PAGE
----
As outlined in our previous posts on proposed regulations in California, we are also tracking newly proposed laws introduced in Washington State, Oregon and New York, all part of a growing trend in which state (or in one case, municipal) agencies are moving to fill perceived gaps in enforcement of federal regulations by the US Department of Education.
The Washington legislature is considering a state “gainful employment rule” for degree-granting and private vocational schools operating in the state. Much like the federal GE rule, the law would require covered schools to demonstrate that their programs prepare students for gainful employment in a recognized occupation, based on a debt-to-earnings rate. The law would defer to the Washington Student Achievement Council (WSAC) to establish an acceptable debt-to-earnings metric. The statute would also require WSAC to develop an “interagency agreement” with the agency that regulates nondegree-granting institutions, the Workforce Training and Education Coordinating Board (WTECB), to develop similar metrics for certificate programs and schools licensed by the WTECB.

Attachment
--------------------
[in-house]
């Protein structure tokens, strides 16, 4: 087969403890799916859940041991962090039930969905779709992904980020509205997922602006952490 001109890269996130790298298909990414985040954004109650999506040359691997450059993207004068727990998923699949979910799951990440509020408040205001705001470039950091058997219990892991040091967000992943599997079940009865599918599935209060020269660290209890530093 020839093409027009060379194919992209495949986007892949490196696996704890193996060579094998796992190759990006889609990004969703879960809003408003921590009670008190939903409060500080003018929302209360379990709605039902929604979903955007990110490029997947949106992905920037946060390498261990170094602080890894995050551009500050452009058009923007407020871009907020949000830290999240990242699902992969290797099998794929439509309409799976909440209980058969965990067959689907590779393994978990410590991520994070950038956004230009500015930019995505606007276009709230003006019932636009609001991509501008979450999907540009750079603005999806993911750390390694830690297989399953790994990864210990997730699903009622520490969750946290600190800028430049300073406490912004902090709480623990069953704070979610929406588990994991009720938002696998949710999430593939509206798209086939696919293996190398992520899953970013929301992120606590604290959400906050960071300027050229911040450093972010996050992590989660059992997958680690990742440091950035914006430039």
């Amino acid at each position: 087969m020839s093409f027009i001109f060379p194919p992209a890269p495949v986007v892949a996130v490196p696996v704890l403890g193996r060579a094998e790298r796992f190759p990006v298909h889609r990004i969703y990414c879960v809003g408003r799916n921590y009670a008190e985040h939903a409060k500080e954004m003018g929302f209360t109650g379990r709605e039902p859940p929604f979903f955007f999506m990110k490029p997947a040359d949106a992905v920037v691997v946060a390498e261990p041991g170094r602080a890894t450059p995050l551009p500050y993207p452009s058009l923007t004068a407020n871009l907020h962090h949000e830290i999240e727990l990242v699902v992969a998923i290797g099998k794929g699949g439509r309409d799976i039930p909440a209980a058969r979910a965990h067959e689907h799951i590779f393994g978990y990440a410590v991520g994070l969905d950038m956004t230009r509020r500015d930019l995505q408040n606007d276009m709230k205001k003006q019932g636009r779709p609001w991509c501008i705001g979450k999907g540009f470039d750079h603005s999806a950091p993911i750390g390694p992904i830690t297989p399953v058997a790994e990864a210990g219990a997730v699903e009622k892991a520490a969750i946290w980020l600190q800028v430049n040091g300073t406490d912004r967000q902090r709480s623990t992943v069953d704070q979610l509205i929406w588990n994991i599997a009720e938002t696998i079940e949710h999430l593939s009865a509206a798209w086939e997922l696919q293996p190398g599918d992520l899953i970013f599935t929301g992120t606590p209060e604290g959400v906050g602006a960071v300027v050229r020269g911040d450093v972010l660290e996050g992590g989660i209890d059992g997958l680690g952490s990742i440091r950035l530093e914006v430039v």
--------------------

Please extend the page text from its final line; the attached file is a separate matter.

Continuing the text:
This is the state legislature’s second effort at enacting a GE statute, and the bill has momentum in a state in which Democrats control the House, Senate and governor’s office. In 2015-2016, a similar measure passed the House but failed to pass the Senate. If enacted, it is likely that more than a year will pass before WSAC develops regulations to support the new debt-to-earnings… (continue reading)